Figure 4. Narrowing traffic lanes slows speeding cars (NACTO).

Buffer Lawns and Property

The vehicular lane currently extends all the way to a shallow curb (Fig. 1).  A moment's inattention could result in a motorist leaving the roadway onto residential lawns or striking a mailbox.  This is a particular concern for residents (especially children) on the north side of Pleasant Forest who have no sidewalk or greenspace between their lawn and the roadway (Fig. 1).  A bike lane would create 5-7 ft. of buffer, decreasing the risk of a motorist driving over the curb.

Bike Access

Bike lanes would create access from homes and side streets along Pleasant Forest to our on-street bike network on N. Rodney Parham and eventually Taylor Loop Rd. and ultimately to the Arkansas River Trail for recreation or as a transportation corridor.

Neighborhood Cost

The disadvantage of bike lanes on Pleasant Forest Dr. is the loss of street parking.  While street parking is uncommon on this street because homeowners have and use driveways, there are times that homeowners do take advantage of street parking (e.g. gatherings and lawn services).  When parking needs exceed the space available in driveways, cars would have to park one of the 22 side streets along the 1.66 mile Pleasant Forest Dr. and walk along the sidewalk to access houses.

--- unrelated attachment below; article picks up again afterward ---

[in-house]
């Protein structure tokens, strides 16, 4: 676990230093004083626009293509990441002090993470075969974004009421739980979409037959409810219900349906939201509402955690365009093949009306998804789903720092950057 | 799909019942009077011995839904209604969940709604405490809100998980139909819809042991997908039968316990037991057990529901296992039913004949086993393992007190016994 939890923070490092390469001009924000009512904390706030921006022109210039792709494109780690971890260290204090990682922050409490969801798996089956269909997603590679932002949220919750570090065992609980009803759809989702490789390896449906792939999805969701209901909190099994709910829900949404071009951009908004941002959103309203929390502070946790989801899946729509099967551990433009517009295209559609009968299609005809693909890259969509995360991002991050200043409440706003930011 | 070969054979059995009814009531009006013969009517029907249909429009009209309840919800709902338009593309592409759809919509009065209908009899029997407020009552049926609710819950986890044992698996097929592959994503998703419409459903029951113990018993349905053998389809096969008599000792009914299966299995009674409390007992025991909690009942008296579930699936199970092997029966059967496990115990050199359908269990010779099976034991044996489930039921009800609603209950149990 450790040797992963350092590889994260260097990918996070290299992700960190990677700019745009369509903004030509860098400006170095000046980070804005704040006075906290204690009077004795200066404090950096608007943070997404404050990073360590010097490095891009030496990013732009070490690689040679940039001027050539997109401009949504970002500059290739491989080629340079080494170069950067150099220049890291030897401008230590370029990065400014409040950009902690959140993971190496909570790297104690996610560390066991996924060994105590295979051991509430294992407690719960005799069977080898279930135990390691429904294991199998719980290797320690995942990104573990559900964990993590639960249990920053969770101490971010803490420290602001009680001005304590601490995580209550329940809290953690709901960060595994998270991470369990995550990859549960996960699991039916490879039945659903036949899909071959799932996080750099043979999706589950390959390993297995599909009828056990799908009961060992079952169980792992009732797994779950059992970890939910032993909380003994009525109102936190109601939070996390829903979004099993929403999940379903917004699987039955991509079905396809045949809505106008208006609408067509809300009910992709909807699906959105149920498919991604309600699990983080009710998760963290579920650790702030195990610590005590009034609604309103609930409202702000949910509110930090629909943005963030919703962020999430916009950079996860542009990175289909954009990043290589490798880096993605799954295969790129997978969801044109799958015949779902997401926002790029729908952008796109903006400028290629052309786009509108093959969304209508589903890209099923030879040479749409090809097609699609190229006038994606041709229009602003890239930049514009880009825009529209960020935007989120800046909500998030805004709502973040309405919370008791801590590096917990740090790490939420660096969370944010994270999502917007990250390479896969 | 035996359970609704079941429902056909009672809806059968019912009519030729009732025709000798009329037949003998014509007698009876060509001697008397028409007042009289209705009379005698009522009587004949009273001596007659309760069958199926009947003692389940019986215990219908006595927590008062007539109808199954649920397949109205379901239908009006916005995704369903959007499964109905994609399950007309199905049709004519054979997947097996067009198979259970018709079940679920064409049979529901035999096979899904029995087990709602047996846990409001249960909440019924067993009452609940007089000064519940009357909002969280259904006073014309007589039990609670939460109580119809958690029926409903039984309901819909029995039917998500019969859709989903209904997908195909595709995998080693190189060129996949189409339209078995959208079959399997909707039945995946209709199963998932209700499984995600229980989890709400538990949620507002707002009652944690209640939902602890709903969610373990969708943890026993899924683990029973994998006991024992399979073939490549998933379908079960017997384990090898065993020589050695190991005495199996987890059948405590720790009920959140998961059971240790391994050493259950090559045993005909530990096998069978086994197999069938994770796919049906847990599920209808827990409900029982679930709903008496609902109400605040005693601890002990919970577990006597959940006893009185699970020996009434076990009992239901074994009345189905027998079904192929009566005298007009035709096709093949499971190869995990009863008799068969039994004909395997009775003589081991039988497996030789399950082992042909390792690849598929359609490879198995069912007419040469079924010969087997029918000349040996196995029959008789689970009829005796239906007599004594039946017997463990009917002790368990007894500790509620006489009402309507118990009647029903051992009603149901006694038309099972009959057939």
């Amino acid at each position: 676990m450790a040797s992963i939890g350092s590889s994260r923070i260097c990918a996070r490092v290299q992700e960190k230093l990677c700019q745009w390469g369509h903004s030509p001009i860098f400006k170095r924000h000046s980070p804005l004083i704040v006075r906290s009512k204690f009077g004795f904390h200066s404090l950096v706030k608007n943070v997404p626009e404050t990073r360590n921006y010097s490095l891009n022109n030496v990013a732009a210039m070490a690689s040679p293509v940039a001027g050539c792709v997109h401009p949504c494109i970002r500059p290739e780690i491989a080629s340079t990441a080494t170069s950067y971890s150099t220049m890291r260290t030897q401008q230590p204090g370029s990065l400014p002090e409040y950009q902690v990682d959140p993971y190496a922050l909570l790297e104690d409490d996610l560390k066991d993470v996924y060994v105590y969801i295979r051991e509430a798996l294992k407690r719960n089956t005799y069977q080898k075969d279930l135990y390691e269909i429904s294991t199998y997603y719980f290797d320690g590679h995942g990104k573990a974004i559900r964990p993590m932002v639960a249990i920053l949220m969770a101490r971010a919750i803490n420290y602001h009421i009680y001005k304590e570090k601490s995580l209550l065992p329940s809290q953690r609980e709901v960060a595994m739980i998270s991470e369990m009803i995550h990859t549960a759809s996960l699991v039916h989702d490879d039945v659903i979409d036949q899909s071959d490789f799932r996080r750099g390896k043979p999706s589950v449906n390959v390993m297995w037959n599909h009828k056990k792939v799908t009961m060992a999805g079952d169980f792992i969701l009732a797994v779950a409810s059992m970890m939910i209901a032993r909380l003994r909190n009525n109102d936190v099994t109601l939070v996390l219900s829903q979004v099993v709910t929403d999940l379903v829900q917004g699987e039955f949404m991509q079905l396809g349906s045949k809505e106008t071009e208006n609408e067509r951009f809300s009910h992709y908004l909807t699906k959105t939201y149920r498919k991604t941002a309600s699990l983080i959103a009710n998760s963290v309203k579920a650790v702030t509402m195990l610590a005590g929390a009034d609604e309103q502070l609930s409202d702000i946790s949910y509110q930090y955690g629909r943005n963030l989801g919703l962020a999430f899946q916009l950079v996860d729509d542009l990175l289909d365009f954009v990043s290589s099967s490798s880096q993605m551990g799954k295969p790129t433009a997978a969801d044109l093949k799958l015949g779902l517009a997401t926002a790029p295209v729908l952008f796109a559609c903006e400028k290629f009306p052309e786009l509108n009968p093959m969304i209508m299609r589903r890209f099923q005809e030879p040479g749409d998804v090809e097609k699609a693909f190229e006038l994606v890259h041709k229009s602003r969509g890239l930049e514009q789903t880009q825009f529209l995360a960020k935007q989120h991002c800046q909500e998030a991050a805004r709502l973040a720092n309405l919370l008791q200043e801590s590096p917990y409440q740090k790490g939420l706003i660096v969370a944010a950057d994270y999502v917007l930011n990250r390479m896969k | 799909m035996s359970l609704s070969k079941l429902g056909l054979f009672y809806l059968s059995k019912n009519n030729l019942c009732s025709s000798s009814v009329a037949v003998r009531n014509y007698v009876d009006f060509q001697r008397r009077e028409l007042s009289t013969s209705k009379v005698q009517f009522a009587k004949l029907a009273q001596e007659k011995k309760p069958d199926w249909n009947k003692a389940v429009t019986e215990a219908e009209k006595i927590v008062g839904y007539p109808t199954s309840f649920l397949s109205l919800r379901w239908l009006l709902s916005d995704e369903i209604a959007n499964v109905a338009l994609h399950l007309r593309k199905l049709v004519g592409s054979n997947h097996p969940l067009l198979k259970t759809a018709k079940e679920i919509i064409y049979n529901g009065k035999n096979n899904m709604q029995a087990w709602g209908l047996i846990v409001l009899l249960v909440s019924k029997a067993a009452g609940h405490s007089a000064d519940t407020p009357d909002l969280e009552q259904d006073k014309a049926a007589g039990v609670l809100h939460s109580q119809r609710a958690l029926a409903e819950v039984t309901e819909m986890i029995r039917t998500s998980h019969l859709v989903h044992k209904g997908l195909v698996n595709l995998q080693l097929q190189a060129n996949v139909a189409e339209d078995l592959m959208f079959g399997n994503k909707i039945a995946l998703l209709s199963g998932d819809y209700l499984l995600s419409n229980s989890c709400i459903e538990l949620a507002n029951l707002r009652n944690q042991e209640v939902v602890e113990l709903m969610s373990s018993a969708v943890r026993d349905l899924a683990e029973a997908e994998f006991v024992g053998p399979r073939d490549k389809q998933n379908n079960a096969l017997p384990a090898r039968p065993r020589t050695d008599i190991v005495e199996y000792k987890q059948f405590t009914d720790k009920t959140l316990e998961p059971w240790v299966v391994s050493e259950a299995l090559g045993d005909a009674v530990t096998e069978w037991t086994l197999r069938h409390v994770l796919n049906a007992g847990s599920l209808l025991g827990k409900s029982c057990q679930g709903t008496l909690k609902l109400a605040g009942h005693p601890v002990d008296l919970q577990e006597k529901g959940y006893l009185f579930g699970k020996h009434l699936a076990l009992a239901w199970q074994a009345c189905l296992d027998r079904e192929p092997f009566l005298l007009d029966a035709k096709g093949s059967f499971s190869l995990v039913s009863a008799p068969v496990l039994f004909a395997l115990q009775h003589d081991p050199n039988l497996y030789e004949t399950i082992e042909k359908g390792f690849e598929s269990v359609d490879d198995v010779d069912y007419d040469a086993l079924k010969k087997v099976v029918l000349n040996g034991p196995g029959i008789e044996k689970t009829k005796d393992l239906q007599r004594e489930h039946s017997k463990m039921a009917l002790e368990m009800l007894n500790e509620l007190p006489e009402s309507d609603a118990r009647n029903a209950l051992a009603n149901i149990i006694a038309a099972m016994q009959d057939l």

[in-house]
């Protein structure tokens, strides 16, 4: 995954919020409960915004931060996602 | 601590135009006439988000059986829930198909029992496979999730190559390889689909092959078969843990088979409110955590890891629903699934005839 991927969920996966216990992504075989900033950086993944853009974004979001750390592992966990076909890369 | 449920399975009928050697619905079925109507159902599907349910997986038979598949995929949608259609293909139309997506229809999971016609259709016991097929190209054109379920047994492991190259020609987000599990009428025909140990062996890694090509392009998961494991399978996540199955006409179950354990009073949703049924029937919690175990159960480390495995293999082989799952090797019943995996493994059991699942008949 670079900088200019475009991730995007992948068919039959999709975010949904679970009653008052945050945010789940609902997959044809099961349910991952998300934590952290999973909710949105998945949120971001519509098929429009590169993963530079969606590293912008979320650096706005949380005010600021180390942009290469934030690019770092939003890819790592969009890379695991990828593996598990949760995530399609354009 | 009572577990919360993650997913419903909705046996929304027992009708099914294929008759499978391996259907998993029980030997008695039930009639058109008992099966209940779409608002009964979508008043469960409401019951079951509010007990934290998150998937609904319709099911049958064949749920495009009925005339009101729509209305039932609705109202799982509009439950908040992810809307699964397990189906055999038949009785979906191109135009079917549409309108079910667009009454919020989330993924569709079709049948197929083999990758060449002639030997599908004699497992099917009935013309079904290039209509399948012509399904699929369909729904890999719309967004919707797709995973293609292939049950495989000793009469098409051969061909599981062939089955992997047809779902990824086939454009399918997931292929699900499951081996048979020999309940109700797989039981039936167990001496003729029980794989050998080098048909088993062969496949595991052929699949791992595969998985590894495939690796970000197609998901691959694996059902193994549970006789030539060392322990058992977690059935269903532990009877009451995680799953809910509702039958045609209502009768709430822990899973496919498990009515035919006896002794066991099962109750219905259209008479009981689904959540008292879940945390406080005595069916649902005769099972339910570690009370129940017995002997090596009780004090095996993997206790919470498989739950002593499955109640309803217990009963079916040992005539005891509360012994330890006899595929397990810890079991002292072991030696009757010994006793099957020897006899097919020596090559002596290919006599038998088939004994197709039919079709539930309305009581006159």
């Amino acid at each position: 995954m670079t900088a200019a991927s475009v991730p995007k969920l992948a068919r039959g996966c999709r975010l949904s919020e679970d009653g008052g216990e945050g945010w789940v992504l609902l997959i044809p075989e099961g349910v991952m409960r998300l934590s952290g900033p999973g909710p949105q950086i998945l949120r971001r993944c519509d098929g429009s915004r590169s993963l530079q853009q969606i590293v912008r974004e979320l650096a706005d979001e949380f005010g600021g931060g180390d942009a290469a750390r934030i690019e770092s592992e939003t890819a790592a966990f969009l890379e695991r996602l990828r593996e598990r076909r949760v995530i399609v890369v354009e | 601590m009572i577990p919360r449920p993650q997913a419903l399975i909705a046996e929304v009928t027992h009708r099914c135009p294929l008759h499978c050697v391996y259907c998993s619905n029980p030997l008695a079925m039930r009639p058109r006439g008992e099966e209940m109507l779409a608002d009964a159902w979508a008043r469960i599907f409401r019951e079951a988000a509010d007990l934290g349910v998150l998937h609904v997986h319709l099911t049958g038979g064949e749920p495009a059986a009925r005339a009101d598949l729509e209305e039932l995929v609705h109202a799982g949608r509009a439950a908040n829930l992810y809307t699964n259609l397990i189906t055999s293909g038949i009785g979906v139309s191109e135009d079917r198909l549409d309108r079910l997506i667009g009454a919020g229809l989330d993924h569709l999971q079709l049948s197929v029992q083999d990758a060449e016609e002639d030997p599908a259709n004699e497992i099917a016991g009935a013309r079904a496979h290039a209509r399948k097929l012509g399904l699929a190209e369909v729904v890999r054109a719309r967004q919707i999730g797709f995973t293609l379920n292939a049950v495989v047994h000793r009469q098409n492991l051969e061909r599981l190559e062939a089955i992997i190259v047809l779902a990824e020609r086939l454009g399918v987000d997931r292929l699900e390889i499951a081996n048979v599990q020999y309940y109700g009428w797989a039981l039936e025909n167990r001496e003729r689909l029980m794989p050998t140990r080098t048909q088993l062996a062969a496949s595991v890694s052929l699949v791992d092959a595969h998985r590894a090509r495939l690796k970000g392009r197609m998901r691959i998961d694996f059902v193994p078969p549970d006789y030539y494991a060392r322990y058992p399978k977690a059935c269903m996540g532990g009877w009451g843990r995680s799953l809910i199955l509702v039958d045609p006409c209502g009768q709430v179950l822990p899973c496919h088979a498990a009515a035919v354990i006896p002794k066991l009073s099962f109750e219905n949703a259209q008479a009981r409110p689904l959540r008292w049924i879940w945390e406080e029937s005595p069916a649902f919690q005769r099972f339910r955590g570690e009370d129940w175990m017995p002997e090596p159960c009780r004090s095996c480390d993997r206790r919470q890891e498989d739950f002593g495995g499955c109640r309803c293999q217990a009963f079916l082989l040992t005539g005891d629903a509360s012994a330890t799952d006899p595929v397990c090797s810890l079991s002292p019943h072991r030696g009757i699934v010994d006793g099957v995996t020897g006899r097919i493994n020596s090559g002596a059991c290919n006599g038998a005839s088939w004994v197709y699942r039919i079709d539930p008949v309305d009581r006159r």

Pedestrian Benefits

Moderate Speeds

Moderating speeds is good for residents, but its also good for the safety of people walking along Pleasant Forest Dr.  Higher speeds decrease what drivers see on the edges of the street; slower vehicular speeds increase the visibility of pedestrians and time for drivers to react to their movements (Fig. 5).  These effects will decrease the chance of collisions.   The effect of even a modest reduction in speed can decrease the severity of a collision with a pedestrian (or bicyclist or resident) (Fig. 6).